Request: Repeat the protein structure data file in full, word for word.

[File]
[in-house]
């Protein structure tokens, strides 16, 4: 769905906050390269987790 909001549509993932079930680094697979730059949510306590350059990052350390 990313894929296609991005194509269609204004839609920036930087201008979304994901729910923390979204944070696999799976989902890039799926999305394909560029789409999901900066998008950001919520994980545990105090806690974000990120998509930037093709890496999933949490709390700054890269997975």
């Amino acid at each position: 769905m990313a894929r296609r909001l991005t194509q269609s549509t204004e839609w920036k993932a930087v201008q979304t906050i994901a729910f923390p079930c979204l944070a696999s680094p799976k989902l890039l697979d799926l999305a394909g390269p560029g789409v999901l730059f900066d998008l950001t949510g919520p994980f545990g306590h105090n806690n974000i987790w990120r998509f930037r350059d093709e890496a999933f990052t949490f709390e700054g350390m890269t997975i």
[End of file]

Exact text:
[in-house]
């Protein structure tokens, strides 16, 4: 769905906050390269987790 909001549509993932079930680094697979730059949510306590350059990052350390 990313894929296609991005194509269609204004839609920036930087201008979304994901729910923390979204944070696999799976989902890039799926999305394909560029789409999901900066998008950001919520994980545990105090806690974000990120998509930037093709890496999933949490709390700054890269997975």
């Amino acid at each position: 769905m990313a894929r296609r909001l991005t194509q269609s549509t204004e839609w920036k993932a930087v201008q979304t906050i994901a729910f923390p079930c979204l944070a696999s680094p799976k989902l890039l697979d799926l999305a394909g390269p560029g789409v999901l730059f900066d998008l950001t949510g919520p994980f545990g306590h105090n806690n974000i987790w990120r998509f930037r350059d093709e890496a999933f990052t949490f709390e700054g350390m890269t997975i």